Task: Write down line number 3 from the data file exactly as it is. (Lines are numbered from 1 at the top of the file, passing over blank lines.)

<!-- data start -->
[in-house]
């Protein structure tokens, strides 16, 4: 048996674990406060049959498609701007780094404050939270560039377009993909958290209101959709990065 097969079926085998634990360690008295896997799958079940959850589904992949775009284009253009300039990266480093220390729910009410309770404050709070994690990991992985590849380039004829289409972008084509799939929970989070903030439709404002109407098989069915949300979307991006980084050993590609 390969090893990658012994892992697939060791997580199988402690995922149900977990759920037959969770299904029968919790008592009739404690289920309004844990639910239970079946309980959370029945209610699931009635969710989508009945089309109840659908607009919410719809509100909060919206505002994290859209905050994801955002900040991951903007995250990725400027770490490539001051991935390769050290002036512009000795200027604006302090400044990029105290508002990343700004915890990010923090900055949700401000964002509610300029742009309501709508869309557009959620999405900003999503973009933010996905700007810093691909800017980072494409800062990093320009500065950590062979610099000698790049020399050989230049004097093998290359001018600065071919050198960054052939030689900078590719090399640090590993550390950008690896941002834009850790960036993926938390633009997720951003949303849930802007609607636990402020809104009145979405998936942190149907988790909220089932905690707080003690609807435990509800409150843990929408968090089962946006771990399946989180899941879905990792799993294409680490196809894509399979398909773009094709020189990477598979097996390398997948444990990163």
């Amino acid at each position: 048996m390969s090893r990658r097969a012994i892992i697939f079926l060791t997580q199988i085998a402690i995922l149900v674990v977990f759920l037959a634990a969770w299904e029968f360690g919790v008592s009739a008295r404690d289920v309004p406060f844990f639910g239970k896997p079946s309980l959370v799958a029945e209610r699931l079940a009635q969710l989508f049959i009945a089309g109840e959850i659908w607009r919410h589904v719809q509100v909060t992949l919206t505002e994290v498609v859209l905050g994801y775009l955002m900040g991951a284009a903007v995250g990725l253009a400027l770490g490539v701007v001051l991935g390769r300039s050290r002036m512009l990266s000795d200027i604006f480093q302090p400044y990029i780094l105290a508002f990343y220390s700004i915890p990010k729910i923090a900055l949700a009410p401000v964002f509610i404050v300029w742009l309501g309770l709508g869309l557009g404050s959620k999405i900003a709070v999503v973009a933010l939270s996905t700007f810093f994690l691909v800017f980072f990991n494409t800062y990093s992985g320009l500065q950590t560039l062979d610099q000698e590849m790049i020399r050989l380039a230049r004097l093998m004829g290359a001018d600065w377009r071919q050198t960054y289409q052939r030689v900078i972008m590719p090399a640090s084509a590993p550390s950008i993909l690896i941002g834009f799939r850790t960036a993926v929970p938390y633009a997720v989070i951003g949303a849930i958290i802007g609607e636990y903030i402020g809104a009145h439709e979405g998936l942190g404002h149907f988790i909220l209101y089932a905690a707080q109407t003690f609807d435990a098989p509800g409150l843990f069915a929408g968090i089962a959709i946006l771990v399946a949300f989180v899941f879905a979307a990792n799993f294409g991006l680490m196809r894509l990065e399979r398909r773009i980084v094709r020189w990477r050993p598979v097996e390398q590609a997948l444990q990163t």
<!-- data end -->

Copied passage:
């Amino acid at each position: 048996m390969s090893r990658r097969a012994i892992i697939f079926l060791t997580q199988i085998a402690i995922l149900v674990v977990f759920l037959a634990a969770w299904e029968f360690g919790v008592s009739a008295r404690d289920v309004p406060f844990f639910g239970k896997p079946s309980l959370v799958a029945e209610r699931l079940a009635q969710l989508f049959i009945a089309g109840e959850i659908w607009r919410h589904v719809q509100v909060t992949l919206t505002e994290v498609v859209l905050g994801y775009l955002m900040g991951a284009a903007v995250g990725l253009a400027l770490g490539v701007v001051l991935g390769r300039s050290r002036m512009l990266s000795d200027i604006f480093q302090p400044y990029i780094l105290a508002f990343y220390s700004i915890p990010k729910i923090a900055l949700a009410p401000v964002f509610i404050v300029w742009l309501g309770l709508g869309l557009g404050s959620k999405i900003a709070v999503v973009a933010l939270s996905t700007f810093f994690l691909v800017f980072f990991n494409t800062y990093s992985g320009l500065q950590t560039l062979d610099q000698e590849m790049i020399r050989l380039a230049r004097l093998m004829g290359a001018d600065w377009r071919q050198t960054y289409q052939r030689v900078i972008m590719p090399a640090s084509a590993p550390s950008i993909l690896i941002g834009f799939r850790t960036a993926v929970p938390y633009a997720v989070i951003g949303a849930i958290i802007g609607e636990y903030i402020g809104a009145h439709e979405g998936l942190g404002h149907f988790i909220l209101y089932a905690a707080q109407t003690f609807d435990a098989p509800g409150l843990f069915a929408g968090i089962a959709i946006l771990v399946a949300f989180v899941f879905a979307a990792n799993f294409g991006l680490m196809r894509l990065e399979r398909r773009i980084v094709r020189w990477r050993p598979v097996e390398q590609a997948l444990q990163t």